Australia’s superannuation system worsens gender gap

The Australia Institute (TAI) has released a new study arguing that Australia’s compulsory superannuation system is worsening the gender gap:

[Australian] men get 72 per cent of the $41 billion per year in superannuation tax concessions.

Taxation statistics show that the average (mean) superannuation balance at the end of 2017-18 was $153,300 for males and $120,200 for females.5 This represents a 27.5 per cent difference in favour of males…

The average is susceptible to bias due to the occasional very high incomes that might be included. But looking at the median figures the advantage in favour of males is even worse. Figure 7 shows the median superannuation balances for males and females across various age ranges.

Male vs female superannuation balances

When we look at the differences between median superannuation balances for male and female, we find that men have much higher balances. For 35- to 39-year-old males the median super balance exceeds the female median by 31 per cent and peaks at a 51 per cent male advantage for the 50-to-54-year age group. Figure 8 shows the percentage difference between the median male and female superannuation balances for various age ranges…

Male vs female superannuation differences

The statistical evidence reveals large gender inequalities in the superannuation system. It is worth also pointing out that superannuation in Australia is heavily subsidised through tax concessions, especially concessions on workers’ incomes in the form of super contributions as well as concessions on the earnings of super funds. Together those two tax concessions are estimated to be worth $39 billion in 2019-20…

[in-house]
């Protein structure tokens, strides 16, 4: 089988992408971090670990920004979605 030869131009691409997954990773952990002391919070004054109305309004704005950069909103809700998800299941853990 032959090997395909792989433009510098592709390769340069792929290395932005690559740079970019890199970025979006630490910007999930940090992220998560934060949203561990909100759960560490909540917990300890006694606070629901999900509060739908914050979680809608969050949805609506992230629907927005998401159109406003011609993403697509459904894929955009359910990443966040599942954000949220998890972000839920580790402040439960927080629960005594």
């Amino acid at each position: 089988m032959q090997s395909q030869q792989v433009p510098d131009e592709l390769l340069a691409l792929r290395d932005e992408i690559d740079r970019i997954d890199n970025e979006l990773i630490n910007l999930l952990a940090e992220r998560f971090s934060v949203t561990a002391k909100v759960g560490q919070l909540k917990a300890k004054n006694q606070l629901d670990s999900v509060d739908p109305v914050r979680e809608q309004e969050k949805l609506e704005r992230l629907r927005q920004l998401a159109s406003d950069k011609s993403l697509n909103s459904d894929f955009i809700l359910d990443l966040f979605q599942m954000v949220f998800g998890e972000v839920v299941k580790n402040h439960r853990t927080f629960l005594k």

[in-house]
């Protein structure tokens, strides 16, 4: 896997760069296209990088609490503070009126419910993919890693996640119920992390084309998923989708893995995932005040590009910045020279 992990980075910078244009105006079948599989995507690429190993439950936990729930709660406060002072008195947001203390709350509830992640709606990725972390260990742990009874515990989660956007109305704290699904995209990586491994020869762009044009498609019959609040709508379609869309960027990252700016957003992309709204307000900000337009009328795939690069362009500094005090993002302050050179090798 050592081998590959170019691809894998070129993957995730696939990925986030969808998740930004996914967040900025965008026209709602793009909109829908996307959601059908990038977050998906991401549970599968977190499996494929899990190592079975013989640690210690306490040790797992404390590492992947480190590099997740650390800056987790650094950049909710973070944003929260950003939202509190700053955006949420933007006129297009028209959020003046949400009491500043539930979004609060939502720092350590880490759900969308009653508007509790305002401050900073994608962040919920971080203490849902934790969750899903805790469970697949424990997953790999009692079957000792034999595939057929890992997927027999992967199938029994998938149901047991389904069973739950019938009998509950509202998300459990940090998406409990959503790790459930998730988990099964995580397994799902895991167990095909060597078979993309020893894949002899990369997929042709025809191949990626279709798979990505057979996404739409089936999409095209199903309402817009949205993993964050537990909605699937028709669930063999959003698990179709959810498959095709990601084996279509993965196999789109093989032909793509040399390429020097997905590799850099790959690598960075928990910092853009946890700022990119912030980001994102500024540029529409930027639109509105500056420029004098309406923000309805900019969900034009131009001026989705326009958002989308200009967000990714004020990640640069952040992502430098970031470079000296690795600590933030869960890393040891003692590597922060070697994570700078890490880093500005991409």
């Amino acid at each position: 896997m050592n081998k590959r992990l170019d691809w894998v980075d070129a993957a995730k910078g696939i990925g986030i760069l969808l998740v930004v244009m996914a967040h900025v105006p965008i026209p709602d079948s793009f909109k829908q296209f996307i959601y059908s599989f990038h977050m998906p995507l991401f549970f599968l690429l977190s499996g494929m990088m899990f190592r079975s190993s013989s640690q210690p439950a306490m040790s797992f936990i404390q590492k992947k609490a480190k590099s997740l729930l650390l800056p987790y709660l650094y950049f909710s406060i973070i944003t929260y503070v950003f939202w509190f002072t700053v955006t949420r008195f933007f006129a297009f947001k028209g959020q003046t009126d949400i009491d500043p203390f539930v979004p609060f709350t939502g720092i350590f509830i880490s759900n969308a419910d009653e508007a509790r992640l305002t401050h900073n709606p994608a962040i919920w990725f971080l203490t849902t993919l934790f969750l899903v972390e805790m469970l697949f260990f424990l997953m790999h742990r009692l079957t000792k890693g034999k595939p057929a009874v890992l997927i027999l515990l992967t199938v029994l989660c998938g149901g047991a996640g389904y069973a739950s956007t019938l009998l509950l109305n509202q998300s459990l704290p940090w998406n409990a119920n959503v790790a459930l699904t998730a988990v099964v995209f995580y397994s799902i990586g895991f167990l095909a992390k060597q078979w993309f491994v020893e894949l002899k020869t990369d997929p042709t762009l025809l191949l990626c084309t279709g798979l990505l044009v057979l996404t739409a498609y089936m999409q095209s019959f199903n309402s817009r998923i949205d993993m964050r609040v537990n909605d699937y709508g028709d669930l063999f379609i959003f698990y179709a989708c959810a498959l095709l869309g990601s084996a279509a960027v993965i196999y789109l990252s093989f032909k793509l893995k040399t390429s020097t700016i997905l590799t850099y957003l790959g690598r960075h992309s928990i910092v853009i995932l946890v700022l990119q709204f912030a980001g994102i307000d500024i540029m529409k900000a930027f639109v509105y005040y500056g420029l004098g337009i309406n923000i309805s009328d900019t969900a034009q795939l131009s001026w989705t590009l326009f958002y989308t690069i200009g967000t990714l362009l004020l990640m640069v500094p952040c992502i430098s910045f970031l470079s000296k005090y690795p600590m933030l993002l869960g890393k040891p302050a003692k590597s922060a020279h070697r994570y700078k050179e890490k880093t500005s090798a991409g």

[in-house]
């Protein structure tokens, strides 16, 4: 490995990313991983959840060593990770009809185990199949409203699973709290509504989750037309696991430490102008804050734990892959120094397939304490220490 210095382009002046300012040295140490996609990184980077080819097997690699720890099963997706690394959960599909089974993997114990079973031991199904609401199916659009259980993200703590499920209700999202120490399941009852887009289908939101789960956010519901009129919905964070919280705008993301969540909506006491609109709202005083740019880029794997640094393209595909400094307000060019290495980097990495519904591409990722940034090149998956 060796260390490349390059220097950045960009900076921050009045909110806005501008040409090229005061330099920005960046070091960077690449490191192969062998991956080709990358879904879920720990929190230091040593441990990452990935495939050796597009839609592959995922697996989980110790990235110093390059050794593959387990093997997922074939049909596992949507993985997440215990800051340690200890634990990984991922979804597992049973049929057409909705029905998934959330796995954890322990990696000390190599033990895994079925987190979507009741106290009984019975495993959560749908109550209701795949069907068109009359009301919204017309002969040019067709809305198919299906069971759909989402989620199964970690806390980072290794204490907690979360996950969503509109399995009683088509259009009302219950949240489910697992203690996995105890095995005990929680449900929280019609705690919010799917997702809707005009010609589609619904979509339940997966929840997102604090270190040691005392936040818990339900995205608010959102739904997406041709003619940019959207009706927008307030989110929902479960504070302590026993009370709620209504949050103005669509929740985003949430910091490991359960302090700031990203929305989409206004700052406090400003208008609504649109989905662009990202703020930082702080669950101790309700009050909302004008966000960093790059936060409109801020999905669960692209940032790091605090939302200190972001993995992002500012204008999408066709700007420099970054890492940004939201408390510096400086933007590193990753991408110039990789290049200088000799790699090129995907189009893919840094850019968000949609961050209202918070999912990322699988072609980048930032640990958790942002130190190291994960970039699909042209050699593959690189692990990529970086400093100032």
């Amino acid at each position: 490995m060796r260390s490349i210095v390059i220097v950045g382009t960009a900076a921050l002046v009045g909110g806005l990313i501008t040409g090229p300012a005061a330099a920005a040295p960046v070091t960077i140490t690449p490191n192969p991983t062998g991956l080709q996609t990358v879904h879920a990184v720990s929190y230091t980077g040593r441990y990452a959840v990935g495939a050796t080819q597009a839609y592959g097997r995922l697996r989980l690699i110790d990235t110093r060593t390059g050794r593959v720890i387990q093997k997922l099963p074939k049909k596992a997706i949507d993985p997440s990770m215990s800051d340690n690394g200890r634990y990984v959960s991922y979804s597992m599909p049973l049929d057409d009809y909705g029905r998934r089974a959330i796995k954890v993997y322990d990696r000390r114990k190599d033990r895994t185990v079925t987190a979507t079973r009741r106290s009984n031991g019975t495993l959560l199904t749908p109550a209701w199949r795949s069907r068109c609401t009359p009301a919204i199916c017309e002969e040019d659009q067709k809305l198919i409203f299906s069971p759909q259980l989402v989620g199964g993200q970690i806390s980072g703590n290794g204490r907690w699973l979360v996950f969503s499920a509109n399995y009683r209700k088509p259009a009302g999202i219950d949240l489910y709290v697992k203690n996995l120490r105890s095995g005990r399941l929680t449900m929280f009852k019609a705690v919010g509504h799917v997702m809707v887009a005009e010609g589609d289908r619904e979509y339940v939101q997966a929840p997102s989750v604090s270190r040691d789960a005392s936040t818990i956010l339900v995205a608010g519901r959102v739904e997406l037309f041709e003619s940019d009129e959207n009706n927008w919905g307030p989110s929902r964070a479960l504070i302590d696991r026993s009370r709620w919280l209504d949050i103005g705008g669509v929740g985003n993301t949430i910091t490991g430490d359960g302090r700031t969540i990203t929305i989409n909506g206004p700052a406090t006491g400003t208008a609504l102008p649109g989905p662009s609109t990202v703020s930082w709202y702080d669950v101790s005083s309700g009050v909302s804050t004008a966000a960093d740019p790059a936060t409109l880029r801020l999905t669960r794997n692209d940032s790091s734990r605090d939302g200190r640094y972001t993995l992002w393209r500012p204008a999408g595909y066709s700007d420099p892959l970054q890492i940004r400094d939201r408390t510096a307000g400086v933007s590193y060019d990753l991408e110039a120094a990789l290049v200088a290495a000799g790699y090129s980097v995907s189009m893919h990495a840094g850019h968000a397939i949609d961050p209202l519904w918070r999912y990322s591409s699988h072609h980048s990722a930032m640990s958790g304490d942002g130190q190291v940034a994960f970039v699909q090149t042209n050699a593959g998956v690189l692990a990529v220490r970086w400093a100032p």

The reason why women accumulate less superannuation than men is obvious.

The entire system has been set up so that the longer somebody works, and the more they get paid, the bigger the superannuation balances they retire with:

Lifetime taxpayer cost of superannuation concessions

Superannuation concessions are skewed to high income earners.

This leads to men accumulating larger superannuation balances, despite not living for as long.

Lifting the compulsory superannuation guarantee (SG) to 12% will obviously worsen the retirement gap between men and women, while also costing taxpayers an extra $2 billion in tax concessions every year.

Rather than lifting the SG, scarce taxpayer funds should instead be used to lift the Aged Pension, which is Australia’s genuine retirement pillar.

Unlike superannuation, the Aged Pension does not discriminate by gender. It does not discriminate on how long somebody spends in paid work or how much they earn. And because the Aged Pension is means tested, it is generally targeted towards those that need it most (with the exception of asset rich home owning retirees).

Sadly, the Morrison Government has caved-in to the superannuation industry and Labor and will procced with lifting the SG to 12%. This will increase superannuation’s budgetary cost and make it more difficult to lift the Aged Pension, while also lowering wage growth and increasing inequality (including gender equality).

Unconventional Economist


  1. The Retirement Income Review suggested that the gender retirement gap is overstated. The reduced super balances that women have compared to men is largely caught up just prior to retirement (when partners have hit their limits and so top up the spouses in a lumpnsum) and then again when it comes to the aged pension (which women get a greater share of because it is means tested and they live longer).

  2. kannigetMEMBER

    Gender breakdown on inheritance